Slavery : In the Light of Social Ethics

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The institution of domestic slavery exists over far the greater portion of the inhabited earth. Until within a very few centuries, it may be said to have existed over the whole earth-at least in all those portions of it which had made any advances toward civilization. We might safely conclude then, that it is deeply founded in the nature of man and the exigencies of human society. Yet, in the few countries in which it has been abolished-claiming, perhaps justly, to be furthest advanced in civilization and intelligence, but which have had the smallest opportunity of observing its true character and effects-it is denounced as the most intolerable of social and political evils. Its existence, and every hour of its continuance, is regarded as the crime of the communities in which it is found. Even by those in the countries alluded to, who regard it with the most indulgence or the least abhorrence-who attribute no criminality to the present generation-who found it in existence, and have not yet been able to devise the means of abolishing it, -it is pronounced a misfortune and a curse injurious and dangerous always, and which must be finally fatal to the societies which admit it. This is no longer regarded as a subject of argument and investigation. The opinions referred to are assumed as settled, or the truth of them as self-evidentshow more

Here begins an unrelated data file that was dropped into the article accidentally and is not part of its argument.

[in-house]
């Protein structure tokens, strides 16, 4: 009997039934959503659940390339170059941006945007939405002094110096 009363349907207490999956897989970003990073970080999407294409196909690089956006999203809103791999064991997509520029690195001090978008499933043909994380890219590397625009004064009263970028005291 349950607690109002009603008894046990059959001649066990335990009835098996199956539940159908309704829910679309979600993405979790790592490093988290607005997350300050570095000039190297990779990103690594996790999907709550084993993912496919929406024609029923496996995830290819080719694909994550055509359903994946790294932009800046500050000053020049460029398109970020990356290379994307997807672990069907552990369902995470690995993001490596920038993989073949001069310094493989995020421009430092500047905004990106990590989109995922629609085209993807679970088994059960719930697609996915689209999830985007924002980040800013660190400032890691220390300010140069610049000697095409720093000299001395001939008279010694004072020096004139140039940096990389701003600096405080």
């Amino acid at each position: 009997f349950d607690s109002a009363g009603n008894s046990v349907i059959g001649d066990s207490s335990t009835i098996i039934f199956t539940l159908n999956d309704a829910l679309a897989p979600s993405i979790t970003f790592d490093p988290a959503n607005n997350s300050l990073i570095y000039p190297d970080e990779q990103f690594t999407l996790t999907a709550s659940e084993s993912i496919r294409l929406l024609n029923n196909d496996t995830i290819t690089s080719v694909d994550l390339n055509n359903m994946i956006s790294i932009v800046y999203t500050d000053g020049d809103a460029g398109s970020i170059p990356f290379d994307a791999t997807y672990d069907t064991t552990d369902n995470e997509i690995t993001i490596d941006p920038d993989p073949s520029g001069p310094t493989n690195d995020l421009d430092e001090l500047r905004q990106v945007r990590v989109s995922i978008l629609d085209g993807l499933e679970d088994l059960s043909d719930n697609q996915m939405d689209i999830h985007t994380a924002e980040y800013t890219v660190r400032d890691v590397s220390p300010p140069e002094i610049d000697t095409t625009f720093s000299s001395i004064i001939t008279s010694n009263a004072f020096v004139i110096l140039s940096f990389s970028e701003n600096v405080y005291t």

Product details

  • Paperback | 82 pages
  • 152.4 x 228.6 x 4.83mm | 172.36g
  • Createspace
  • United States
  • English
  • black & white illustrations
  • 150787054X
  • 9781507870549